About

I'm Mike Pope. I live in the Seattle area. I've been a technical writer and editor for over 30 years. I'm interested in software, language, music, movies, books, motorcycles, travel, and ... well, lots of stuff.

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Citizenship, after all, is built on an awareness that we are not all that special but are, instead, enmeshed in a common enterprise.

David Brooks



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Blog Statistics

Dates
First entry - 6/27/2003
Most recent entry - 11/20/2017

Totals
Posts - 2461
Comments - 2565
Hits - 2,000,818

Averages
Entries/day - 0.47
Comments/entry - 1.04
Hits/day - 380

Updated every 30 minutes. Last: 10:07 AM Pacific


  02:08 PM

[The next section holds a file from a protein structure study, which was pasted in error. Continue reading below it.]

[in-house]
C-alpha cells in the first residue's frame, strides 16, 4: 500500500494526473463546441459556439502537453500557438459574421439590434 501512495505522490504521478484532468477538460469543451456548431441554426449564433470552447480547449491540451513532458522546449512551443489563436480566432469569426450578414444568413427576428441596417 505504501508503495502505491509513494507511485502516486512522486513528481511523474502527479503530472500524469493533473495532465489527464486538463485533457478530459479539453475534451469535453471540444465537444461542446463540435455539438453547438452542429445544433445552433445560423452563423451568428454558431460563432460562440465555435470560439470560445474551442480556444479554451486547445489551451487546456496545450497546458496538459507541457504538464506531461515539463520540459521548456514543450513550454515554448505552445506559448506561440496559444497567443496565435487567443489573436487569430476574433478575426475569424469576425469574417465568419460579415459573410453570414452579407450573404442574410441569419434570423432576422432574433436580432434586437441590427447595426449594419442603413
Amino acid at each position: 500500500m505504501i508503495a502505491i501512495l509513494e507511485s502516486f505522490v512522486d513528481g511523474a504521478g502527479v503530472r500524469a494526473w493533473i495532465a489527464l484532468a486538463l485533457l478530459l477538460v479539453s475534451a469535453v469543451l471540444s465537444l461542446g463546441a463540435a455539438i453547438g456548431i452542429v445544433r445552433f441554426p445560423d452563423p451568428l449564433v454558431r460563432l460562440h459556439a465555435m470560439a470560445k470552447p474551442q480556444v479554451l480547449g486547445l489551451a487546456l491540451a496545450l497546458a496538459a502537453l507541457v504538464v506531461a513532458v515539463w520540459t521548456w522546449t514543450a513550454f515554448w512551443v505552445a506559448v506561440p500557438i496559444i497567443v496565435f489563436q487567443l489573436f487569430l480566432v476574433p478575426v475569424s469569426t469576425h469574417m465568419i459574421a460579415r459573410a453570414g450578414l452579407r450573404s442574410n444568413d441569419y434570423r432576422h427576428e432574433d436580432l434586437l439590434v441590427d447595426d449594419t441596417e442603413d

The next time you're scrutinizing the frequency-response specs for some new headphones or stereo speakers, you might scrutinize your own frequency-response specs first. As most people have probably heard, a guy in the UK came up with a "teen repeller" things that emits a high-pitched sound that bothers the young with their still-excellent hearing while leaving the rest of us unphased. The twist in the story was that some teens turned this high-pitched sound into a ringtone that was, of course, silent to adults. You can read/hear the original NPR story here. (Language Log entry here.)

So how high up the spectrum can you hear? Over on his Vertigo blog, Jeff Atwood posts an entry You Are Officially Old Now in which he includes a sound file of an 18KHz sine wave. Not surprisingly, I can't hear that. But it made me curious what I could hear. Maybe you, too. Crank up the volume on your player and have a listen to these:

12 KHz
13 KHz
14 Khz
15 Khz
16 KHz
17 KHz

(Pay no attention to what WMP tells you this is -- the frequencies are as listed.)

And remember this the next time you're tempted to shell out extra for those headphones that promise response to 20 KHz.

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